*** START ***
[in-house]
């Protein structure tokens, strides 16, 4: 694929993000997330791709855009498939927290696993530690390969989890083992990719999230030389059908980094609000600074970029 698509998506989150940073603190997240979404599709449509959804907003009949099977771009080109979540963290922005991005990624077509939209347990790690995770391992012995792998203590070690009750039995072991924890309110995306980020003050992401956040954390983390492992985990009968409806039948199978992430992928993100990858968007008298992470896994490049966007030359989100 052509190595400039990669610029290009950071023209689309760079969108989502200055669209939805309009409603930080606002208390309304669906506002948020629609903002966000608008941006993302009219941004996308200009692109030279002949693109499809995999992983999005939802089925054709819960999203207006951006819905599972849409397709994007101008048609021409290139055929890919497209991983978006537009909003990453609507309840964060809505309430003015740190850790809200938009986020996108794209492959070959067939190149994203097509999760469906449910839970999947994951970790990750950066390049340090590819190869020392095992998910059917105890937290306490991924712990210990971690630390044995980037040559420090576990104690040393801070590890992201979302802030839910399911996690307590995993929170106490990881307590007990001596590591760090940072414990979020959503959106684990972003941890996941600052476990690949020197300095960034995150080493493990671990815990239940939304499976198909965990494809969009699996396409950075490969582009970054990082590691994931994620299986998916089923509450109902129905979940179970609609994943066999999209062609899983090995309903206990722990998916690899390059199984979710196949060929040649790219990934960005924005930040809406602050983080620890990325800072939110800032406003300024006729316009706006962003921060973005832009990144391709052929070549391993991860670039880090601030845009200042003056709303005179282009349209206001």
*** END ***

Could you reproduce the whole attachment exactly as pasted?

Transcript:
[in-house]
């Protein structure tokens, strides 16, 4: 694929993000997330791709855009498939927290696993530690390969989890083992990719999230030389059908980094609000600074970029 698509998506989150940073603190997240979404599709449509959804907003009949099977771009080109979540963290922005991005990624077509939209347990790690995770391992012995792998203590070690009750039995072991924890309110995306980020003050992401956040954390983390492992985990009968409806039948199978992430992928993100990858968007008298992470896994490049966007030359989100 052509190595400039990669610029290009950071023209689309760079969108989502200055669209939805309009409603930080606002208390309304669906506002948020629609903002966000608008941006993302009219941004996308200009692109030279002949693109499809995999992983999005939802089925054709819960999203207006951006819905599972849409397709994007101008048609021409290139055929890919497209991983978006537009909003990453609507309840964060809505309430003015740190850790809200938009986020996108794209492959070959067939190149994203097509999760469906449910839970999947994951970790990750950066390049340090590819190869020392095992998910059917105890937290306490991924712990210990971690630390044995980037040559420090576990104690040393801070590890992201979302802030839910399911996690307590995993929170106490990881307590007990001596590591760090940072414990979020959503959106684990972003941890996941600052476990690949020197300095960034995150080493493990671990815990239940939304499976198909965990494809969009699996396409950075490969582009970054990082590691994931994620299986998916089923509450109902129905979940179970609609994943066999999209062609899983090995309903206990722990998916690899390059199984979710196949060929040649790219990934960005924005930040809406602050983080620890990325800072939110800032406003300024006729316009706006962003921060973005832009990144391709052929070549391993991860670039880090601030845009200042003056709303005179282009349209206001």